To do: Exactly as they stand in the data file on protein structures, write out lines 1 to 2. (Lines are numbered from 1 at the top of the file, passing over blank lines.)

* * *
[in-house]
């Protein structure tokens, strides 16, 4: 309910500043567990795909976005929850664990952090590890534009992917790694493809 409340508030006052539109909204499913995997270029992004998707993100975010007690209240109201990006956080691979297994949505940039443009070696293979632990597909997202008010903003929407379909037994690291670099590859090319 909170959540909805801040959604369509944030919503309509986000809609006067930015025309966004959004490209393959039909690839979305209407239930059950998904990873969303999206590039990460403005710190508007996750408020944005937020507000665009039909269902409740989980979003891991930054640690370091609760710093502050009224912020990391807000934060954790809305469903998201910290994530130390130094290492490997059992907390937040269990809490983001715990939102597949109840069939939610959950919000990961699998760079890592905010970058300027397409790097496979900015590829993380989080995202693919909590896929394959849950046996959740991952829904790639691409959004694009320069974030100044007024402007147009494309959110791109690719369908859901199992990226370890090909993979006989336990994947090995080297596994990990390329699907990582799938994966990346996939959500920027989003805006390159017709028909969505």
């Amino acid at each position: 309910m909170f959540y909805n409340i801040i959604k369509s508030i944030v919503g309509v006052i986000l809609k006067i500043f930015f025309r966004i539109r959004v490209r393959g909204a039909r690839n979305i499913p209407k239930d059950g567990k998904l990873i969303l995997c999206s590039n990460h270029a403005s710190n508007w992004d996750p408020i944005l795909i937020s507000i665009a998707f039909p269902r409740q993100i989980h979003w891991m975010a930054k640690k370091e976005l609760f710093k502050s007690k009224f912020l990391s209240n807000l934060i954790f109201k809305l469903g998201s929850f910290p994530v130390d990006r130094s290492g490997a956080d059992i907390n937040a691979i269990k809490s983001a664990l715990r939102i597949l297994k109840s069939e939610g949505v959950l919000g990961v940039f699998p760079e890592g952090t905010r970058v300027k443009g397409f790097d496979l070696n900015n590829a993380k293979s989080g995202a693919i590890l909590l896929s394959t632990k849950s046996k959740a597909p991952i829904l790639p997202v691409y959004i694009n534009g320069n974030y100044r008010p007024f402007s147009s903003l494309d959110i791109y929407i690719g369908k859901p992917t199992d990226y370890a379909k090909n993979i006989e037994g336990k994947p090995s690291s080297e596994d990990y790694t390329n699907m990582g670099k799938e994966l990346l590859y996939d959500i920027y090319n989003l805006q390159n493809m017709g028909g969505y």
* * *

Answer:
[in-house]
């Protein structure tokens, strides 16, 4: 309910500043567990795909976005929850664990952090590890534009992917790694493809 409340508030006052539109909204499913995997270029992004998707993100975010007690209240109201990006956080691979297994949505940039443009070696293979632990597909997202008010903003929407379909037994690291670099590859090319 909170959540909805801040959604369509944030919503309509986000809609006067930015025309966004959004490209393959039909690839979305209407239930059950998904990873969303999206590039990460403005710190508007996750408020944005937020507000665009039909269902409740989980979003891991930054640690370091609760710093502050009224912020990391807000934060954790809305469903998201910290994530130390130094290492490997059992907390937040269990809490983001715990939102597949109840069939939610959950919000990961699998760079890592905010970058300027397409790097496979900015590829993380989080995202693919909590896929394959849950046996959740991952829904790639691409959004694009320069974030100044007024402007147009494309959110791109690719369908859901199992990226370890090909993979006989336990994947090995080297596994990990390329699907990582799938994966990346996939959500920027989003805006390159017709028909969505």